CSS renovations planned after mold issues

Two professors were relocated from their offices in Cornell Hall for the Social Sciences (CSS) due to mold growth, while others are packing up in preparation to move out for the summer. This is the result of ongoing difficulties with controlling the moisture and humidity in CSS.

Significant renovations will be done to CSS over the summer. This includes removing ceiling and ductwork, replacing all exterior windows, and installing a new HVAC system, all in order to remedy the remaining causes of the high-moisture environment within classrooms and faculty offices. For this reason, professors are packing up and moving their possessions out of their offices.

Members of Facilities Management and Campus Safety did not respond to questions about the renovations.

During the packing process, professors have come across further evidence of water intrusion, including stains on furniture that had not been moved in years. The majority of this water damage is a remnant of problems CSS faced over the course of this past summer and during Hurricane Irma.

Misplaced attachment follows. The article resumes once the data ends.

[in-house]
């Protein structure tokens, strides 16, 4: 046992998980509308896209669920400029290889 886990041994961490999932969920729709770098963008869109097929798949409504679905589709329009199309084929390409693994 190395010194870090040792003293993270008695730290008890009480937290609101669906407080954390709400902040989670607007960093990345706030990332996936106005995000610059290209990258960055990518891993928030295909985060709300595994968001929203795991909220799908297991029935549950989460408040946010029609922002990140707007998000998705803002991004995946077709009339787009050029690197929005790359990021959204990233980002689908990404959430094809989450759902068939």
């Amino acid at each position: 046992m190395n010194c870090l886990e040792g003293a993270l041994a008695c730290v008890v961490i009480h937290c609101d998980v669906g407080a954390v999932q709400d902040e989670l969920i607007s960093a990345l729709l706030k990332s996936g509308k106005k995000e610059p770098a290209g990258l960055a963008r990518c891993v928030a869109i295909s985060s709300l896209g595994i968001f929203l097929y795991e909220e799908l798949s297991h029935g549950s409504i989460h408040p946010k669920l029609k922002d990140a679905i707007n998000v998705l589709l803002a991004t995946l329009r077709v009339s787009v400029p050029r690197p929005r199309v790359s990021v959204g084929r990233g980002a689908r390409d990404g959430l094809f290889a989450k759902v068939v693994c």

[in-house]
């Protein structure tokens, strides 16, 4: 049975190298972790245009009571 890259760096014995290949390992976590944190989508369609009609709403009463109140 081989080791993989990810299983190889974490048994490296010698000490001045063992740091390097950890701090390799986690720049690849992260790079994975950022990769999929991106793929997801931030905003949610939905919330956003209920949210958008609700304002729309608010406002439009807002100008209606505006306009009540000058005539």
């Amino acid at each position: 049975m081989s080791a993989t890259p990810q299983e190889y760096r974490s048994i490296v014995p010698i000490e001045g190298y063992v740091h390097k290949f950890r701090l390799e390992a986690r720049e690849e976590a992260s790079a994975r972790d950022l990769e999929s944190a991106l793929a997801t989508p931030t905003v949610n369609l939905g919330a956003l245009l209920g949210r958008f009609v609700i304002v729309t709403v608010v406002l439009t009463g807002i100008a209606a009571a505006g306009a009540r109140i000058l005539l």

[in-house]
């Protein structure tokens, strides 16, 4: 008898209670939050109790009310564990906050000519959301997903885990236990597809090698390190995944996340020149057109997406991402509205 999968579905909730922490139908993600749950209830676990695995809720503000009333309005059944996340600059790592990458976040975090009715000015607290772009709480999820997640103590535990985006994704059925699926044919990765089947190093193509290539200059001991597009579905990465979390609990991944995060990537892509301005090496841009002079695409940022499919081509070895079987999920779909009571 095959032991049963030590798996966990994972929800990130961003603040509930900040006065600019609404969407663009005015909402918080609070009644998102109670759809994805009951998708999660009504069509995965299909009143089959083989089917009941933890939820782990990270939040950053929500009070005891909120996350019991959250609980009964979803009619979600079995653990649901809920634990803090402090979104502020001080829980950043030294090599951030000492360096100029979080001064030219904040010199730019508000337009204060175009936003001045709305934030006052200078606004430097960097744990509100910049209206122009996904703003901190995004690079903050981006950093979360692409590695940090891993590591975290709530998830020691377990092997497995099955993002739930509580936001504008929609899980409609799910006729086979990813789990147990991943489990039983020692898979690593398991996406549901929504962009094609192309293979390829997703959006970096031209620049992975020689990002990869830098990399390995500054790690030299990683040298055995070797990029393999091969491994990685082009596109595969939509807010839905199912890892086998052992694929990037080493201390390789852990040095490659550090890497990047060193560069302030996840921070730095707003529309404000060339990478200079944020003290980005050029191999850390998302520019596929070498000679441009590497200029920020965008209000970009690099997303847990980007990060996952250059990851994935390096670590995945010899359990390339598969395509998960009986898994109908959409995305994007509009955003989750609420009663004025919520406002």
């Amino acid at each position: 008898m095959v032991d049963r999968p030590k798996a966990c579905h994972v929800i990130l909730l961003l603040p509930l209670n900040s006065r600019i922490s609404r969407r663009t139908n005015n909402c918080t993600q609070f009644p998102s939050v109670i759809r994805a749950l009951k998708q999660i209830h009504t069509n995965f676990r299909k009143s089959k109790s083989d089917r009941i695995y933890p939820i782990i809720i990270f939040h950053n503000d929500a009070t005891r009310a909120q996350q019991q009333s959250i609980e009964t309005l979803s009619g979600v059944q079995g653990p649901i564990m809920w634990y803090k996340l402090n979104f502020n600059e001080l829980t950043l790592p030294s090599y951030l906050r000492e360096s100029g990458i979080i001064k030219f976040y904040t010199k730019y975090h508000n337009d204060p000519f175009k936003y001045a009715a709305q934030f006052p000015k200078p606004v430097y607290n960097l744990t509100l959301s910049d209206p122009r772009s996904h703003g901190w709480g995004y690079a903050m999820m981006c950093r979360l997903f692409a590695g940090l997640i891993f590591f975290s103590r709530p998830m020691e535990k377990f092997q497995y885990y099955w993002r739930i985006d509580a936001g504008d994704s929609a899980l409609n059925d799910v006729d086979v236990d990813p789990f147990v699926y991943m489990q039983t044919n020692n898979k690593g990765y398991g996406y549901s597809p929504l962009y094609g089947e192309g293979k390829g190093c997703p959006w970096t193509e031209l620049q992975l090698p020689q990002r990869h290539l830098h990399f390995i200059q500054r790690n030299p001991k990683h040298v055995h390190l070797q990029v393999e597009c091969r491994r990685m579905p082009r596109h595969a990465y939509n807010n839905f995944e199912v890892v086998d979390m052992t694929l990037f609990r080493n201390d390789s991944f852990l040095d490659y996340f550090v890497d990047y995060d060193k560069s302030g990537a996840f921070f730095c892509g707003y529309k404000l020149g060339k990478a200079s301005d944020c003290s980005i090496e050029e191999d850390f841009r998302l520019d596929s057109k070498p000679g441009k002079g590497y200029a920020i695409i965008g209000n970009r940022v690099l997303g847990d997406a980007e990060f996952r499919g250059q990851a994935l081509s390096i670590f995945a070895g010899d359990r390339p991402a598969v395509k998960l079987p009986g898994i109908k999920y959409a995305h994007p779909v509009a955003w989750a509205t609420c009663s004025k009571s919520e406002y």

Last summer, the roof of CSS was replaced. However, during the process of replacing the roof, a severe storm occurred, causing water damage and mold growth. This water damage was then exacerbated by Hurricane Irma.

Air quality testing conducted throughout July, August, and September exposed high counts of mold spores in three office spaces on the second floor of CSS. Additional testing by Professional Service Industries (PSI), Inc., a local environmental engineering firm, confirmed these results.

The majority of water intrusion was remedied upon the completion of re-roofing CSS. This was confirmed by additional air quality tests conducted by Campus Safety and PSI, Inc.

Walter P. Moore, a nationally-recognized forensic engineering firm, was brought in to determine other possible causes of water intrusion. These tests found that there were two main problems causing the water intrusion, high humidity, and mold growth in CSS: structural leaks in the roof and windows and outdated HVAC systems.

To remedy these problems, Facilities Management is taking the necessary steps to renovate CSS.

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